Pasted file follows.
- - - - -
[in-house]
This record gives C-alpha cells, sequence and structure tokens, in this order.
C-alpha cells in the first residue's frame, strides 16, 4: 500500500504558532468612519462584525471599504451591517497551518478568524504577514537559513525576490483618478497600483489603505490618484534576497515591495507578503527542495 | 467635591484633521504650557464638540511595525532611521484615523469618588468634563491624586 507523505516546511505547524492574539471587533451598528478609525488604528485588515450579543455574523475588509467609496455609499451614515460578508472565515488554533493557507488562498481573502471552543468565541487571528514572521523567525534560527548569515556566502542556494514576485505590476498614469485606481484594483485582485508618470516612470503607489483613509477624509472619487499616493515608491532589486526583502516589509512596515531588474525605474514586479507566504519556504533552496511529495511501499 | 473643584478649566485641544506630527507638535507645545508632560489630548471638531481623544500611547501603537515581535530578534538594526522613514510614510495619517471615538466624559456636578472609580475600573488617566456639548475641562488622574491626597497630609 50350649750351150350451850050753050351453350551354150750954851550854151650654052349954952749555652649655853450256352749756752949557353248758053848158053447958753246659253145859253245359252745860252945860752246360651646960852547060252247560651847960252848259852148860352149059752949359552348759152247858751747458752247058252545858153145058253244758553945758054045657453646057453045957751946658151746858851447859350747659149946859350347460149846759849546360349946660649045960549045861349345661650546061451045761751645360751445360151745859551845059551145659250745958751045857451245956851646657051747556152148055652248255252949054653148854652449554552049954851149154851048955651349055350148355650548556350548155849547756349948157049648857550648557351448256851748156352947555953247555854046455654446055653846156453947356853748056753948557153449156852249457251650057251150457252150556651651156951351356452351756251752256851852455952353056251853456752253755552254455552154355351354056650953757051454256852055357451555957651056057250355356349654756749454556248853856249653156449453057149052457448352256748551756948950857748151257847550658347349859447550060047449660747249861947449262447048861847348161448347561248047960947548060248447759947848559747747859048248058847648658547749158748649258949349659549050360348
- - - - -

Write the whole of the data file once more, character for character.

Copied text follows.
[in-house]
This record gives C-alpha cells, sequence and structure tokens, in this order.
C-alpha cells in the first residue's frame, strides 16, 4: 500500500504558532468612519462584525471599504451591517497551518478568524504577514537559513525576490483618478497600483489603505490618484534576497515591495507578503527542495 | 467635591484633521504650557464638540511595525532611521484615523469618588468634563491624586 507523505516546511505547524492574539471587533451598528478609525488604528485588515450579543455574523475588509467609496455609499451614515460578508472565515488554533493557507488562498481573502471552543468565541487571528514572521523567525534560527548569515556566502542556494514576485505590476498614469485606481484594483485582485508618470516612470503607489483613509477624509472619487499616493515608491532589486526583502516589509512596515531588474525605474514586479507566504519556504533552496511529495511501499 | 473643584478649566485641544506630527507638535507645545508632560489630548471638531481623544500611547501603537515581535530578534538594526522613514510614510495619517471615538466624559456636578472609580475600573488617566456639548475641562488622574491626597497630609 50350649750351150350451850050753050351453350551354150750954851550854151650654052349954952749555652649655853450256352749756752949557353248758053848158053447958753246659253145859253245359252745860252945860752246360651646960852547060252247560651847960252848259852148860352149059752949359552348759152247858751747458752247058252545858153145058253244758553945758054045657453646057453045957751946658151746858851447859350747659149946859350347460149846759849546360349946660649045960549045861349345661650546061451045761751645360751445360151745859551845059551145659250745958751045857451245956851646657051747556152148055652248255252949054653148854652449554552049954851149154851048955651349055350148355650548556350548155849547756349948157049648857550648557351448256851748156352947555953247555854046455654446055653846156453947356853748056753948557153449156852249457251650057251150457252150556651651156951351356452351756251752256851852455952353056251853456752253755552254455552154355351354056650953757051454256852055357451555957651056057250355356349654756749454556248853856249653156449453057149052457448352256748551756948950857748151257847550658347349859447550060047449660747249861947449262447048861847348161448347561248047960947548060248447759947848559747747859048248058847648658547749158748649258949349659549050360348